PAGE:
Thursday, January 30, 2014


Tokyo was everything I never expected it to be, and nothing short of amazing.

Streets are clean enough to eat off of.

Second story walkways in the sky connect individuals from one building to the next, allowing them to avoid crosswalks all together. And that high up in the air, weaving around giant building after giant building the city looks like an iconic concrete jungle.

The homeless cherish cleanliness and organization as much as the next guy. Building walls of cardboard, they create themselves a nice shelter fully equipped with a bed, functioning kitchen, and desktop to write letters on.

Malls are multiple stories high. Some exceeding 15 floors. The basement houses a mecca of all things food. From Dean & DeLuca and The City Bakery cafes to market styled counters. It is everything you never knew you wanted.

And there are enough parks sprawled around the city that greenery is never left wanting.

Sunday, January 26, 2014

perks of going against the grain

"Hi Claire," Bryan started out in his message to me, "I will be in Tokyo from the 15th through the 21st! If you're interested in coming up it would be great to see you and check out some sights around the city and I'd extend my stay so we could explore other parts of the country as well."

Would you like to join me in Japan, the note read. 

Not really, I thought.

I was all for meeting up with Bryan, mind you. It's just, Japan just never crossed my list of places to visit. The list it was on, actually, was the one written Places To Go If You Have No Other Option

So I debated. And debated. For a solid 24 hours, since a decision was needed quickly. I hesitantly consented. But the days following up to my arrival in Japan brought a swelling of excitement within me to see a country I never cared to step foot upon.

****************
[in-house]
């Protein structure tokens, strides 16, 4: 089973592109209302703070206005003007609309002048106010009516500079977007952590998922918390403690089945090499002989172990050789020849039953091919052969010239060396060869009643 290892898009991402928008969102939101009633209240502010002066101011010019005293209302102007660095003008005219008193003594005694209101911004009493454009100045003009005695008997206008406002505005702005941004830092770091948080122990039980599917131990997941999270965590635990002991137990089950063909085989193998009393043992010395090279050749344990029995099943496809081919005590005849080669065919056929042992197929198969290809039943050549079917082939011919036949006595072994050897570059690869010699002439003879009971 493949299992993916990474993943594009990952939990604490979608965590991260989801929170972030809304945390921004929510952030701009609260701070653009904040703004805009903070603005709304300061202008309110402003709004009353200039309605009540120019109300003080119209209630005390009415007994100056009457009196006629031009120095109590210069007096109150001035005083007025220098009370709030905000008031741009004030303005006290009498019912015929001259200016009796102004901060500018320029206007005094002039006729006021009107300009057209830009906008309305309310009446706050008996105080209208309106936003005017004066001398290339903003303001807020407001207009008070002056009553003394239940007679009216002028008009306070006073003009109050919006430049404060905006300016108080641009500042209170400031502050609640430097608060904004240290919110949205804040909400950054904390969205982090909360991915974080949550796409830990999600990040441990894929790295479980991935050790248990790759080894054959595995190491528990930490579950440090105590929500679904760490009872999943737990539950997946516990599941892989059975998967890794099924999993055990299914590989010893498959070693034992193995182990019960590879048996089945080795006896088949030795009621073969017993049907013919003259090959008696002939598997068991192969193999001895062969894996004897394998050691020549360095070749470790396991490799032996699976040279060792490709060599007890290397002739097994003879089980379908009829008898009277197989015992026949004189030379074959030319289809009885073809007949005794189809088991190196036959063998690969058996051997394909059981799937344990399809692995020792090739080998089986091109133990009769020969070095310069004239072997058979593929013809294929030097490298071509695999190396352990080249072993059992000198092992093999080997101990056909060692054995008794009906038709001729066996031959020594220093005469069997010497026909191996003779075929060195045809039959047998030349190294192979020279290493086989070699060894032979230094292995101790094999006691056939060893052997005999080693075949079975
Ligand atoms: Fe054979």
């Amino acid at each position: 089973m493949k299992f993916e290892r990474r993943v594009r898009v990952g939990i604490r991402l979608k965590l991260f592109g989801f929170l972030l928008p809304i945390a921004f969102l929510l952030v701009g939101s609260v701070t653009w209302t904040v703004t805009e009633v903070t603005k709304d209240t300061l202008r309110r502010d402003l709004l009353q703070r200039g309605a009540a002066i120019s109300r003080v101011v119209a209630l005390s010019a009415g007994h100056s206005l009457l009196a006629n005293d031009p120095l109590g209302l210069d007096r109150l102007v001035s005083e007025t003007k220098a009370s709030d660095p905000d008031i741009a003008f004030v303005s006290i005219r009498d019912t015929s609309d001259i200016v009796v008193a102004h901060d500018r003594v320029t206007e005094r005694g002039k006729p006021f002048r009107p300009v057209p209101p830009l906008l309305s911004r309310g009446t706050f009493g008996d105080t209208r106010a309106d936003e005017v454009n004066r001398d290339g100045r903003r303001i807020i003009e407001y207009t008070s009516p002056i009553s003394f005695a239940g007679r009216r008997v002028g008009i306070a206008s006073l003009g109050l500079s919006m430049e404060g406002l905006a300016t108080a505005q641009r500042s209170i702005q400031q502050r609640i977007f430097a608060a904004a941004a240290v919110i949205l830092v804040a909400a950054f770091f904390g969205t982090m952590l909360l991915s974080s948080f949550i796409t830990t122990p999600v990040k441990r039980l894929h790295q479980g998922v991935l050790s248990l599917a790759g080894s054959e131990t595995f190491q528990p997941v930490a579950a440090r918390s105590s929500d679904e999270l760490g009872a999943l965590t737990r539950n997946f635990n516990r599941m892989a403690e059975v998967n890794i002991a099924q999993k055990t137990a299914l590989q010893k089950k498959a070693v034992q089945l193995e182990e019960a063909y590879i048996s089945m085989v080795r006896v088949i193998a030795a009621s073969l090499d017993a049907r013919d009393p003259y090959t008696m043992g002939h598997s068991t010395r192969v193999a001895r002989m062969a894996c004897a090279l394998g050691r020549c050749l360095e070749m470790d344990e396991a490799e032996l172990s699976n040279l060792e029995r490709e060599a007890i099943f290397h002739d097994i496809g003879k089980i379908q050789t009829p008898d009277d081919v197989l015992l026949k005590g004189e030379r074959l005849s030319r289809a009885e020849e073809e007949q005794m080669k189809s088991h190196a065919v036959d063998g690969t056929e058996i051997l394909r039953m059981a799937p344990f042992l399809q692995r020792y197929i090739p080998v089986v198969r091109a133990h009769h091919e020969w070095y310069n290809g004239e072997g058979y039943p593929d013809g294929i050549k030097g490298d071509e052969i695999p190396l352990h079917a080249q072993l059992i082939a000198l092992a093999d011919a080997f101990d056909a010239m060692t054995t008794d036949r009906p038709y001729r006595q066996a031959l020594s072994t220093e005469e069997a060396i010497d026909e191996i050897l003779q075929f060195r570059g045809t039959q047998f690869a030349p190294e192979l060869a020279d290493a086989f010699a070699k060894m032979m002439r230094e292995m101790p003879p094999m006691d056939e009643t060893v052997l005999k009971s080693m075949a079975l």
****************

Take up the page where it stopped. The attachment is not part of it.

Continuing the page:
I googled the essential in order to ensure a great travel experience: the best food joints. I let Bryan do the rest. And an outline of the trip was starting to come together.

He was staying in a 5 star luxury hotel during the time he was there working. The rest of the stay would be on par with my low budget options. A low budget option I was going to take from the onset had I not thought I'd be stuck overnighting it in the Tokyo airport at my arrival.

After my dorm mate confirmed otherwise, quick communication exchanges were sent back and forth between Tokyo and Jakarta. I'd be making my grand entrance into the city in style. At a 5 star hotel stay.

My dorm mate and I traveled side by side up until the last train I needed to take in order to reach Bryan's hotel. At that point we parted ways, never to see each other again. He has reached sainthood in my eyes, though. And I would deem him as such, if only I could remember his name...

On that last train ride, I was greeted by two Japanese men commenting on how they loved my suitcase. It's flowery and tacky. I wouldn't expect anything less than love for it from the locals.

I hopped off the train and traded it for my final leg of the journey via taxi. A black luxury car with a little Japanese man dressed to the nines, donned in white gloves, drove me through the lit up streets of Tokyo. The roads were still busy, despite the middle of the night hour on a Thursday.

He led me to the front entrance of a towering hotel, I walked through the grand lobby including marble flooring, giant chandeliers and a two story water feature.

I buzzed the doorbell to Bryan's room, waking him up from his slumber. He welcomed me in, explaining he had another bed brought up, which he had taken; leaving me an entire king sized bed for myself fitted with plush pillows and a down-feather comforter.

I walked into the bathroom to shower pressure so strong I felt guilty using it, and toilets with heated seats.

Tokyo was a far cry from thin mattresses, low pressure cold showers, and squat toilets I had grown accustomed to. And I couldn't have been happier my response to Bryan's initial invitation to me was, "Sure! I'll head up to Japan, so go ahead and book the extension on your stay."

Wednesday, January 22, 2014

the difference between fate and divine providence

Jakarta was a necessity more than a desire. A needed stop over for our perspective flights out of the country.

Esther left the night of our arrival, but armed me with a restaurant name as a parting gift. Taco Local, a hipster Mexican restaurant serving the most delicious Mexican food that's ever passed my lips - made by Indonesians who have never even left the country, was primarily what took up my filler day in the city.

The other part (aside from visiting the obligatory touristic spots) was spent wracking my brain, trying to figure out a way to avoid having to sleep in Tokyo's airport terminal after my late arrival the next day since the trains shut down after a certain hour. All the brain wracking proved futile, however, and I ended up resigning myself to an unfortunate fate.